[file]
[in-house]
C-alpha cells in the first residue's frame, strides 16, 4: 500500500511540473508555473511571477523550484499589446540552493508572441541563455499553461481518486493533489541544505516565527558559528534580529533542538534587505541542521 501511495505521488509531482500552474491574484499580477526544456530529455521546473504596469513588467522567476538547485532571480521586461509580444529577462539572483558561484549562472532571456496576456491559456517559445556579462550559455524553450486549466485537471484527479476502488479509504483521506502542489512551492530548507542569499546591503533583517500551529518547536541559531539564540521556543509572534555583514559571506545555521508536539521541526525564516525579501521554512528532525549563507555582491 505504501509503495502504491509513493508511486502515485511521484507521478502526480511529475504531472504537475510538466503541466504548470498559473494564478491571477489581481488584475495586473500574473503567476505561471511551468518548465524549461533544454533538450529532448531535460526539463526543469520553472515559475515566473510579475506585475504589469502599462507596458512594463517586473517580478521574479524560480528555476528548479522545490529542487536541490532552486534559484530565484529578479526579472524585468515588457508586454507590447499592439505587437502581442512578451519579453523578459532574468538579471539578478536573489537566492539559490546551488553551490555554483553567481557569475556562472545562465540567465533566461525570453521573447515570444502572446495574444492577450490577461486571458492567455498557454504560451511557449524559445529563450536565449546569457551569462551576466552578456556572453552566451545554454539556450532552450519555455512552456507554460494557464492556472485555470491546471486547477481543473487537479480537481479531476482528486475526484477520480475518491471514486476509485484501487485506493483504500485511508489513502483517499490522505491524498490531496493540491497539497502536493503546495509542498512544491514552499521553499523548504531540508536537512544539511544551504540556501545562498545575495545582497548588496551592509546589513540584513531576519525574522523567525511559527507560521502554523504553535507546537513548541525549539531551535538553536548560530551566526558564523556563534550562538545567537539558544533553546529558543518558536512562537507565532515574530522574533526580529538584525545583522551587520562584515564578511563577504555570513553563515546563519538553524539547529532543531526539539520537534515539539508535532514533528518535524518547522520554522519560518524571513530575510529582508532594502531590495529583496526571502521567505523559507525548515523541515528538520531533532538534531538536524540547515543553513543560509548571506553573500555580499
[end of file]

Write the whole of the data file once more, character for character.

[in-house]
C-alpha cells in the first residue's frame, strides 16, 4: 500500500511540473508555473511571477523550484499589446540552493508572441541563455499553461481518486493533489541544505516565527558559528534580529533542538534587505541542521 501511495505521488509531482500552474491574484499580477526544456530529455521546473504596469513588467522567476538547485532571480521586461509580444529577462539572483558561484549562472532571456496576456491559456517559445556579462550559455524553450486549466485537471484527479476502488479509504483521506502542489512551492530548507542569499546591503533583517500551529518547536541559531539564540521556543509572534555583514559571506545555521508536539521541526525564516525579501521554512528532525549563507555582491 505504501509503495502504491509513493508511486502515485511521484507521478502526480511529475504531472504537475510538466503541466504548470498559473494564478491571477489581481488584475495586473500574473503567476505561471511551468518548465524549461533544454533538450529532448531535460526539463526543469520553472515559475515566473510579475506585475504589469502599462507596458512594463517586473517580478521574479524560480528555476528548479522545490529542487536541490532552486534559484530565484529578479526579472524585468515588457508586454507590447499592439505587437502581442512578451519579453523578459532574468538579471539578478536573489537566492539559490546551488553551490555554483553567481557569475556562472545562465540567465533566461525570453521573447515570444502572446495574444492577450490577461486571458492567455498557454504560451511557449524559445529563450536565449546569457551569462551576466552578456556572453552566451545554454539556450532552450519555455512552456507554460494557464492556472485555470491546471486547477481543473487537479480537481479531476482528486475526484477520480475518491471514486476509485484501487485506493483504500485511508489513502483517499490522505491524498490531496493540491497539497502536493503546495509542498512544491514552499521553499523548504531540508536537512544539511544551504540556501545562498545575495545582497548588496551592509546589513540584513531576519525574522523567525511559527507560521502554523504553535507546537513548541525549539531551535538553536548560530551566526558564523556563534550562538545567537539558544533553546529558543518558536512562537507565532515574530522574533526580529538584525545583522551587520562584515564578511563577504555570513553563515546563519538553524539547529532543531526539539520537534515539539508535532514533528518535524518547522520554522519560518524571513530575510529582508532594502531590495529583496526571502521567505523559507525548515523541515528538520531533532538534531538536524540547515543553513543560509548571506553573500555580499